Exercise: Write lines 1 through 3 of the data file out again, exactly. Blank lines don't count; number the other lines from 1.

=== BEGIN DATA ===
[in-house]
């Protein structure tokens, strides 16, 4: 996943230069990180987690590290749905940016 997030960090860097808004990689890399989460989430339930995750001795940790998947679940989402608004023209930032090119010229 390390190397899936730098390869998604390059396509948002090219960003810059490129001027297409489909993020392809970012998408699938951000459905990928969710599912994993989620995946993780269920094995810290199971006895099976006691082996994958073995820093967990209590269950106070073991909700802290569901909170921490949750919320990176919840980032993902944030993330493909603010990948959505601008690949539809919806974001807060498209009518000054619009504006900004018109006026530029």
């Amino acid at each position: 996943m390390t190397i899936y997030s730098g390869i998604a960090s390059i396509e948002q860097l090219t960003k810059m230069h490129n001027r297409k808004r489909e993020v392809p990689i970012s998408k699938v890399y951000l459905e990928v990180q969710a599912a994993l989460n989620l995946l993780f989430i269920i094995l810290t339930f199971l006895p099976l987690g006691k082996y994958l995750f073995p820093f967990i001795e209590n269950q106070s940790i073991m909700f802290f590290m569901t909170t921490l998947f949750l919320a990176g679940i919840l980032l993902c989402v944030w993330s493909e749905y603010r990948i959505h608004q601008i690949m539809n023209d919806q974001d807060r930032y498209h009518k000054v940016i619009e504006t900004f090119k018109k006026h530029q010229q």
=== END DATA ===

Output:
[in-house]
């Protein structure tokens, strides 16, 4: 996943230069990180987690590290749905940016 997030960090860097808004990689890399989460989430339930995750001795940790998947679940989402608004023209930032090119010229 390390190397899936730098390869998604390059396509948002090219960003810059490129001027297409489909993020392809970012998408699938951000459905990928969710599912994993989620995946993780269920094995810290199971006895099976006691082996994958073995820093967990209590269950106070073991909700802290569901909170921490949750919320990176919840980032993902944030993330493909603010990948959505601008690949539809919806974001807060498209009518000054619009504006900004018109006026530029």
């Amino acid at each position: 996943m390390t190397i899936y997030s730098g390869i998604a960090s390059i396509e948002q860097l090219t960003k810059m230069h490129n001027r297409k808004r489909e993020v392809p990689i970012s998408k699938v890399y951000l459905e990928v990180q969710a599912a994993l989460n989620l995946l993780f989430i269920i094995l810290t339930f199971l006895p099976l987690g006691k082996y994958l995750f073995p820093f967990i001795e209590n269950q106070s940790i073991m909700f802290f590290m569901t909170t921490l998947f949750l919320a990176g679940i919840l980032l993902c989402v944030w993330s493909e749905y603010r990948i959505h608004q601008i690949m539809n023209d919806q974001d807060r930032y498209h009518k000054v940016i619009e504006t900004f090119k018109k006026h530029q010229q």